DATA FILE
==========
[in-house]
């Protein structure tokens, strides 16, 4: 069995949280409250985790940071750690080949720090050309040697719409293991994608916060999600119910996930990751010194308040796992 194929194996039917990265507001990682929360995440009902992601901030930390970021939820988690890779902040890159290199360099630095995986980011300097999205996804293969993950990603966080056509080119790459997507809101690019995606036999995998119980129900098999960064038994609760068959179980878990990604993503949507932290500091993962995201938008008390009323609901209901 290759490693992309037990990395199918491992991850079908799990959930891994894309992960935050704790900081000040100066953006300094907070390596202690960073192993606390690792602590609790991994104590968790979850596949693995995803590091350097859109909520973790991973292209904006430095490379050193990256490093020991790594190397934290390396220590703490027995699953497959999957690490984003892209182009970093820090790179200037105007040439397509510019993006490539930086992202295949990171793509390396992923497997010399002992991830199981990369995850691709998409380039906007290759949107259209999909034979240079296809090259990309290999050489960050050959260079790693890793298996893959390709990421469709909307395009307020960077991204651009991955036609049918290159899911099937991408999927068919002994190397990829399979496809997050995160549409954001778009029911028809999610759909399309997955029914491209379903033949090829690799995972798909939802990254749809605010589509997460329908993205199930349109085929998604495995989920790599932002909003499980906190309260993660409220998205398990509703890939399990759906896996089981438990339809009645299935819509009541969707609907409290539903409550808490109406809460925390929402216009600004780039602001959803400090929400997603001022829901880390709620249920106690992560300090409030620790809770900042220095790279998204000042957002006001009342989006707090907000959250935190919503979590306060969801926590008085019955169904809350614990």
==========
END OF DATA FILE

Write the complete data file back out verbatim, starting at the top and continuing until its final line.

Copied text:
[in-house]
């Protein structure tokens, strides 16, 4: 069995949280409250985790940071750690080949720090050309040697719409293991994608916060999600119910996930990751010194308040796992 194929194996039917990265507001990682929360995440009902992601901030930390970021939820988690890779902040890159290199360099630095995986980011300097999205996804293969993950990603966080056509080119790459997507809101690019995606036999995998119980129900098999960064038994609760068959179980878990990604993503949507932290500091993962995201938008008390009323609901209901 290759490693992309037990990395199918491992991850079908799990959930891994894309992960935050704790900081000040100066953006300094907070390596202690960073192993606390690792602590609790991994104590968790979850596949693995995803590091350097859109909520973790991973292209904006430095490379050193990256490093020991790594190397934290390396220590703490027995699953497959999957690490984003892209182009970093820090790179200037105007040439397509510019993006490539930086992202295949990171793509390396992923497997010399002992991830199981990369995850691709998409380039906007290759949107259209999909034979240079296809090259990309290999050489960050050959260079790693890793298996893959390709990421469709909307395009307020960077991204651009991955036609049918290159899911099937991408999927068919002994190397990829399979496809997050995160549409954001778009029911028809999610759909399309997955029914491209379903033949090829690799995972798909939802990254749809605010589509997460329908993205199930349109085929998604495995989920790599932002909003499980906190309260993660409220998205398990509703890939399990759906896996089981438990339809009645299935819509009541969707609907409290539903409550808490109406809460925390929402216009600004780039602001959803400090929400997603001022829901880390709620249920106690992560300090409030620790809770900042220095790279998204000042957002006001009342989006707090907000959250935190919503979590306060969801926590008085019955169904809350614990």